Beyond developing new mechanisms to encourage engagement of those already interested in parliamentary action, parliaments must also seek to reach constituencies that are less engaged in parliamentary work, particularly those in historically marginalized communities. In some countries, as in Romania, parliaments have adopted electoral rules that aim to ensure the participation of marginalized or minority groups (Protsyk, 2010a). Others seek to demonstrate symbolic respect for minorities, by, for instance, flying a minority flag (Protsyk, 2010b). But encouraging historically marginalized groups to participate in parliamentary work can be aided by the adoption of routinized practices for conducting outreach and engagement of these groups.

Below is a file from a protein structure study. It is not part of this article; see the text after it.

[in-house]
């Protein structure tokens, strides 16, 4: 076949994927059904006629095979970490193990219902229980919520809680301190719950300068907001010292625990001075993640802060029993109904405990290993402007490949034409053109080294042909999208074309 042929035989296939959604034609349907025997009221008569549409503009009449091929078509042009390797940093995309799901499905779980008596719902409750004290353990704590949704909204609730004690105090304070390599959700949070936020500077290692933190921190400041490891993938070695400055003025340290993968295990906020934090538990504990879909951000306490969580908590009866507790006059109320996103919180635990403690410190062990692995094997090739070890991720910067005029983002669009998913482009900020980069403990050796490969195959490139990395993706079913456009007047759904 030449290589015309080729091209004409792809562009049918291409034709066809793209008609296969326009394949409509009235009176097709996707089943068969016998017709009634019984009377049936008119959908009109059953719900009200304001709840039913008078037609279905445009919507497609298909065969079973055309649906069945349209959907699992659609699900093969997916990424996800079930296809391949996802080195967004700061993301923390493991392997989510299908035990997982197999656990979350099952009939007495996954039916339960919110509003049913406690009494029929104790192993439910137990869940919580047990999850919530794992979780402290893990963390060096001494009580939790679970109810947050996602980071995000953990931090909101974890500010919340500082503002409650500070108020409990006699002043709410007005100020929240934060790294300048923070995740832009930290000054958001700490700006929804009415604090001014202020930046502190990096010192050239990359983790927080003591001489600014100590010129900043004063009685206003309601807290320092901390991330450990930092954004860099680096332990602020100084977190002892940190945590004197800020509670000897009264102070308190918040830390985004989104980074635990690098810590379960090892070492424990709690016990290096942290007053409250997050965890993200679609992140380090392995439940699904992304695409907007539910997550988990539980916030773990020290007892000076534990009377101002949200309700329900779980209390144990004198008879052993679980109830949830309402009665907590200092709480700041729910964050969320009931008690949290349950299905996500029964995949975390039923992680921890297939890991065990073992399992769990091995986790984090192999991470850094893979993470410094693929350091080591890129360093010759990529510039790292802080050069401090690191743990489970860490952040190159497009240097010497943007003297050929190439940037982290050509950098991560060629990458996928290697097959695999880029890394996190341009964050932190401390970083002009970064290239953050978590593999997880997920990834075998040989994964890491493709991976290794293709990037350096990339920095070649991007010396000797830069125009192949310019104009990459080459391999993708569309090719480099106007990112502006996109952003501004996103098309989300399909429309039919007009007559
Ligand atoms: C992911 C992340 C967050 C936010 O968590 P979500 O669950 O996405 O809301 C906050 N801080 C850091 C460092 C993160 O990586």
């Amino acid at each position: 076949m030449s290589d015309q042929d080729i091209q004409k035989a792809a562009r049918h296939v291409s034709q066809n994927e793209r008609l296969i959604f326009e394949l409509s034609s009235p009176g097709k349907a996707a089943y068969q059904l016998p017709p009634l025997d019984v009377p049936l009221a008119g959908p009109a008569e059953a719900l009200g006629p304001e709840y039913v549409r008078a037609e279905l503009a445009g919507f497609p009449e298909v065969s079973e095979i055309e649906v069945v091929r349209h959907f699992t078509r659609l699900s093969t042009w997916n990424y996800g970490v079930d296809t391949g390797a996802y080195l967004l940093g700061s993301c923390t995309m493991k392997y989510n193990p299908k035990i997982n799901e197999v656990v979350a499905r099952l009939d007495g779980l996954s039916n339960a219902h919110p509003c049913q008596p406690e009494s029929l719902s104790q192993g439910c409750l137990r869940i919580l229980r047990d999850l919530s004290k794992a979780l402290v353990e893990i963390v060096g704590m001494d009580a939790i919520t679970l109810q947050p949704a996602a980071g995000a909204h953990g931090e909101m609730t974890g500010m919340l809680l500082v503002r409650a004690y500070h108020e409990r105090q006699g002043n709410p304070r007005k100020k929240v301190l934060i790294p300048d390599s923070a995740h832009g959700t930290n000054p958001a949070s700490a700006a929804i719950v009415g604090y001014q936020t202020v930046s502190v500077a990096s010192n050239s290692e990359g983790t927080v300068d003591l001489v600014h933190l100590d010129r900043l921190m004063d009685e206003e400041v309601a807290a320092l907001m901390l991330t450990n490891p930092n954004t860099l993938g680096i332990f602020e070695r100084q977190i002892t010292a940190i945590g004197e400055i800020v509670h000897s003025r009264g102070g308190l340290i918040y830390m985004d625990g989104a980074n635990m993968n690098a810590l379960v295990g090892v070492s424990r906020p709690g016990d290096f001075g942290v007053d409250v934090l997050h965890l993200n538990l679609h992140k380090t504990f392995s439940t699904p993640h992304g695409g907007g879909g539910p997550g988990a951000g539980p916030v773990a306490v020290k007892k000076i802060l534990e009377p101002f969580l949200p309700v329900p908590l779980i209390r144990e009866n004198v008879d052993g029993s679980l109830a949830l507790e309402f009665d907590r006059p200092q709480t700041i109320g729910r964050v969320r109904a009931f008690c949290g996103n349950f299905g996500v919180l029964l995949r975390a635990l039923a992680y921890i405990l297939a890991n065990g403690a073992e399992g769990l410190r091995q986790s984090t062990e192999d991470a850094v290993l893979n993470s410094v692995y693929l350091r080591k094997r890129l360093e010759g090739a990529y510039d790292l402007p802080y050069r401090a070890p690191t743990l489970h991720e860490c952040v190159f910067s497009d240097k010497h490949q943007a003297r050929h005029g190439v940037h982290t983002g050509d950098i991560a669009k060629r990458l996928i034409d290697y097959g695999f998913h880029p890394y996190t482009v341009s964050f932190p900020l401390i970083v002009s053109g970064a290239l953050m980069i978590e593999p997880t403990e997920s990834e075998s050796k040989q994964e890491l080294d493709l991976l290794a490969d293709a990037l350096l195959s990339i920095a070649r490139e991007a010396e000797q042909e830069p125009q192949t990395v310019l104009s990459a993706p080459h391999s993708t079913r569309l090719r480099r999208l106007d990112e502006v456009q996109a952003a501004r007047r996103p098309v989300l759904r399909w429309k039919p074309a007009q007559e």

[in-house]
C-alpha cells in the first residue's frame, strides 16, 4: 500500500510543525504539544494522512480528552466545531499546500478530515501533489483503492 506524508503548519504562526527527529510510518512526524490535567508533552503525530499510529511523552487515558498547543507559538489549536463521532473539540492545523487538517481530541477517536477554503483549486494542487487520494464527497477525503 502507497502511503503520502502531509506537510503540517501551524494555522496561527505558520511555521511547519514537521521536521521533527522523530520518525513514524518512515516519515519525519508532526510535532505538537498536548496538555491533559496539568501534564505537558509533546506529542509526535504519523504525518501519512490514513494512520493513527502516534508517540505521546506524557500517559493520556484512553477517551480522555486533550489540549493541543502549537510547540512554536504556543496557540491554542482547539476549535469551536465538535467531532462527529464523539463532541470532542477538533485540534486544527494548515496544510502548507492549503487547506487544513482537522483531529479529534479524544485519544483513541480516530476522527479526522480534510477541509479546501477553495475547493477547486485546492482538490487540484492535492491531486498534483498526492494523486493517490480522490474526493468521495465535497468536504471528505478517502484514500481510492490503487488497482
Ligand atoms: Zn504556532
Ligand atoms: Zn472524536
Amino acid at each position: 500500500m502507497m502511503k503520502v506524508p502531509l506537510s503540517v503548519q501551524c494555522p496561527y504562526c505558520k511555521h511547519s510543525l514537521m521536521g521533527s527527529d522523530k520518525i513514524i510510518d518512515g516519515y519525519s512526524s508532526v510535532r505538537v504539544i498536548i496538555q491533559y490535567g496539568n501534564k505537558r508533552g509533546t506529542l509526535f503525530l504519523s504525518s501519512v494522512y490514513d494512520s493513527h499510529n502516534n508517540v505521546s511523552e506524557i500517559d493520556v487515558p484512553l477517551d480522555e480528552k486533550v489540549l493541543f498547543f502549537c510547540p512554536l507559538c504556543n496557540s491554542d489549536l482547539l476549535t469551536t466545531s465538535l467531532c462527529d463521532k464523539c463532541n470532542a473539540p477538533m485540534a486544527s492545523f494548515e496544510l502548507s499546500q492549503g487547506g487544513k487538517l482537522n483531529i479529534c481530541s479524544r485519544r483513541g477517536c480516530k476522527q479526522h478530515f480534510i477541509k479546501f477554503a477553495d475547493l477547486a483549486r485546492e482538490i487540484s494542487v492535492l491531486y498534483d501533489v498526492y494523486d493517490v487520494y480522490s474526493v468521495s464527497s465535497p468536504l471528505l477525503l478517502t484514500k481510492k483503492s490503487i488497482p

- Conduct targeted outreach to marginalized communities, i.e., through school outreach programs intended to advance civic education.
- Use non-official languages to include minority populations, or conduct hearings in non-official languages on issues that are of interest to a particular minority community (such as immigration reform) that does not speak the official language.
- Engage in targeted outreach to youth to engage them more directly in political life through legislator back to school programs, youth parliaments or other activities seeking to engage the youth in political decision making.
- Assess particular challenges for a person of average means to enter parliament as a representative, and take affirmative actions to ensure equality of opportunity for a country’s citizens to serve in the legislature.
- Explore creative processes, such as citizen juries, to amplify voices that might not otherwise be able to contribute to legislative debate.